I find that in the field of data science and machine learning some coding principles that are standard in traditional software engineering sometimes are lacking. One such principle is to strive to rather specify everything that is possible in code rather than as comments. Why does it make sense to do that? Comments often don’t age well. You write them in the context of the current code, but then over time as the code gets changed and readapted to other use cases, the context changes.
In many neural network architectures like MobileNets, depthwise separable convolutions are used instead of regular convolutions. They have been shown to yield similar performance while being much more efficient in terms of using much less parameters and less floating point operations (FLOPs). Today, we will take a look at the difference of depthwise separable convolutions to standard convolutions and will analyze where the efficiency comes from. Short recap: standard convolution In standard convolutions, we are analyzing an input map of height H and width W comprised of C channels.
Today’s paper: Pyramidal Convolution by Duta et al. This is the third paper of the new series Deep Learning Papers visualized and it’s about using convolutions in a pyramidal style to capture information of different magnifications from an image. The authors show how a pyramidal convolution can be constructed and apply it to several problems in the visual domain. What’s really interesting is that the number of parameters can be kept the same while performance tends to improve.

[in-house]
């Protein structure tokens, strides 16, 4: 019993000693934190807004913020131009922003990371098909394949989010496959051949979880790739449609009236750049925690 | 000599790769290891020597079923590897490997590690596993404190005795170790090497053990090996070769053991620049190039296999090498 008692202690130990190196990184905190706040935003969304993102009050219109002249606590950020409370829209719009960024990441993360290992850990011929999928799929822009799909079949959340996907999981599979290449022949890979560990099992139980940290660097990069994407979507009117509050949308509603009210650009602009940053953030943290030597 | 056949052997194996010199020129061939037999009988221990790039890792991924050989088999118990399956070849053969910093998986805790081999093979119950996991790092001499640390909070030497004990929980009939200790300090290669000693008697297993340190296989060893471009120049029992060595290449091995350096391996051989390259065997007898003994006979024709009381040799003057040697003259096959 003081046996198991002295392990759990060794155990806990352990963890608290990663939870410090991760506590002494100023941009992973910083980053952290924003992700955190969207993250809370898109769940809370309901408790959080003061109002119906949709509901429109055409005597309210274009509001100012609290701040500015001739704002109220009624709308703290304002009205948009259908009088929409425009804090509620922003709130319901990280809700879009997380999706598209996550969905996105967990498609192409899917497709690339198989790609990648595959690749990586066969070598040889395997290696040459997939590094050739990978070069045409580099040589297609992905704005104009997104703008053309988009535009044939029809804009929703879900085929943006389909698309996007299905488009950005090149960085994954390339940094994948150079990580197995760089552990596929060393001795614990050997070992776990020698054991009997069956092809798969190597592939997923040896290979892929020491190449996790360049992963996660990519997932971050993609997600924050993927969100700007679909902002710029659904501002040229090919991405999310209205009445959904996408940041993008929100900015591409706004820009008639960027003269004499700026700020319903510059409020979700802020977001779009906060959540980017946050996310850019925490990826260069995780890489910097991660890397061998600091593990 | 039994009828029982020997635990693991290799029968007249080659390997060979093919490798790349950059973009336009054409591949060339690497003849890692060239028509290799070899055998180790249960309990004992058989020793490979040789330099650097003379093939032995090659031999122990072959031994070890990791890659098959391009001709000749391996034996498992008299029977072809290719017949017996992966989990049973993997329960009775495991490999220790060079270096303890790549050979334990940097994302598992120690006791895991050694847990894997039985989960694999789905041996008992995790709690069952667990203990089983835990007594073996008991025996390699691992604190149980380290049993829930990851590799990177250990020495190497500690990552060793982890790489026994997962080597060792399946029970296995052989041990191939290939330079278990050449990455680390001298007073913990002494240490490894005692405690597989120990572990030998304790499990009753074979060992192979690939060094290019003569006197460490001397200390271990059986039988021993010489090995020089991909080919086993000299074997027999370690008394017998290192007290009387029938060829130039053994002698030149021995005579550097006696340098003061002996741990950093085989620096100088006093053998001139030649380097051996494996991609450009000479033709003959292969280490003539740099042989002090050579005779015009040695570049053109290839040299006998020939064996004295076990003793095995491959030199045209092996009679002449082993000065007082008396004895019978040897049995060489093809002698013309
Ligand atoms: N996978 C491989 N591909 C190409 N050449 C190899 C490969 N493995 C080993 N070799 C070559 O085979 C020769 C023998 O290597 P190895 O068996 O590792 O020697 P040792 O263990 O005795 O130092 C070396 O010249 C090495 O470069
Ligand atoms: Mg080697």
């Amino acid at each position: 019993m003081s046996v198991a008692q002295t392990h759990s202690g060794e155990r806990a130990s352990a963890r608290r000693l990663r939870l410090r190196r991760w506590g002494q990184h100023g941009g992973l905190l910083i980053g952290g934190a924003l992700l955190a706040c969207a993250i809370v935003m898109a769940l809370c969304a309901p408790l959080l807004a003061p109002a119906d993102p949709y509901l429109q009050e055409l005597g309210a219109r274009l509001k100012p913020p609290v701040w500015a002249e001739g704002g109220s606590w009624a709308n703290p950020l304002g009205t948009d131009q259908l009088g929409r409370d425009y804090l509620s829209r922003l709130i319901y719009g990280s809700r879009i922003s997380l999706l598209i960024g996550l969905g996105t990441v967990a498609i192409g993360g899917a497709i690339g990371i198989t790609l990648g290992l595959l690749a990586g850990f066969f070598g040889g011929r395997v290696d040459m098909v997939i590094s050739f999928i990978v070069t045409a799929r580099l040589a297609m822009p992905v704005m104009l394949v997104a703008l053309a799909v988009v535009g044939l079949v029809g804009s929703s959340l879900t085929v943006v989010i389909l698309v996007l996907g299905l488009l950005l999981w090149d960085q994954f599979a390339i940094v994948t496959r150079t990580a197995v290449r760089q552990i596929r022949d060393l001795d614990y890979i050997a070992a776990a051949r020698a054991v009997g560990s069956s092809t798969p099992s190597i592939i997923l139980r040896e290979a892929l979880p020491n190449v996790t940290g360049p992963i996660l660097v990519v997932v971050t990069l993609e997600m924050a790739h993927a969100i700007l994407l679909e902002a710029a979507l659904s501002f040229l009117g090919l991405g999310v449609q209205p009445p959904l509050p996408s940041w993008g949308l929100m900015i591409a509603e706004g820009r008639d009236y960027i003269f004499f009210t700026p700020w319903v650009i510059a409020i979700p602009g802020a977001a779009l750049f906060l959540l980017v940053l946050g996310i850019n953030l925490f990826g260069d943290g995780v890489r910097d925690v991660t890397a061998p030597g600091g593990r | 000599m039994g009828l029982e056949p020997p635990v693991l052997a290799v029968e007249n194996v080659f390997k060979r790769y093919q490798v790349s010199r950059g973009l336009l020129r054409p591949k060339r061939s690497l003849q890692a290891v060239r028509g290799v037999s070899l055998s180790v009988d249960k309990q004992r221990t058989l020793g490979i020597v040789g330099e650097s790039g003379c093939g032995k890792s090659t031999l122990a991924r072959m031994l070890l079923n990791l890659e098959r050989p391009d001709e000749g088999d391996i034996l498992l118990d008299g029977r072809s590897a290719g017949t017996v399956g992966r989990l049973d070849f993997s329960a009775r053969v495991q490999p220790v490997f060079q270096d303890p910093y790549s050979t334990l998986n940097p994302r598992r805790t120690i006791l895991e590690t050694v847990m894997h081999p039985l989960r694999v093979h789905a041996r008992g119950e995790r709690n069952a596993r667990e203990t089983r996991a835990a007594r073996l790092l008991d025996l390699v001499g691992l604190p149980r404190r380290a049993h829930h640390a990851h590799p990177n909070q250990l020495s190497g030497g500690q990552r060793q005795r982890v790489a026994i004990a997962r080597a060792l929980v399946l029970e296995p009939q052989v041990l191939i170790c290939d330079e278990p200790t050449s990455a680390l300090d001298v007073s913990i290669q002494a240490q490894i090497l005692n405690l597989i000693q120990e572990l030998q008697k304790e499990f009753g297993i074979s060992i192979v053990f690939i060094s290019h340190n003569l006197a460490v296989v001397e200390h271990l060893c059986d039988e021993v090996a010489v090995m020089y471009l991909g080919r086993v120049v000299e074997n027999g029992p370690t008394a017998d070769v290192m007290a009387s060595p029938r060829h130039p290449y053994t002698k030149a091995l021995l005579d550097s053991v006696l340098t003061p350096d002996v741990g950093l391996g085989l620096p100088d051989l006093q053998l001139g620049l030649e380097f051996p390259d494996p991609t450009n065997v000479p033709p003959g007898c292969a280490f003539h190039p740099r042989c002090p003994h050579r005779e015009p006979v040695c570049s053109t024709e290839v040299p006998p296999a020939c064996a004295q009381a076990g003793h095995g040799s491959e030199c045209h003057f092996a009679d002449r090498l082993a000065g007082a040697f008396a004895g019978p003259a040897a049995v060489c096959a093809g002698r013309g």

Every developer needs access to some servers for example to check the application logs. Usually, this is done using public-private key encryption where each developer generates their own public-private key pair. The public keys of each developer are added to the authorized_keys file on each server they should have access to. Painful manual changes So far so good. However, what happens when one developer leaves the company? In that case, the public keys of that developer should be removed from all servers.
Today’s paper: End-to-End object detection with transformers by Carion et al. This is the second paper of the new series Deep Learning Papers visualized and it’s about using a transformer approach (the current state of the art in the domain of speech) to the domain of vision. More specifically, the paper is concerned with object detection and here is the link to the paper of Carion et al. on arxiv.
Follow me on twitter! Follow @mpaepper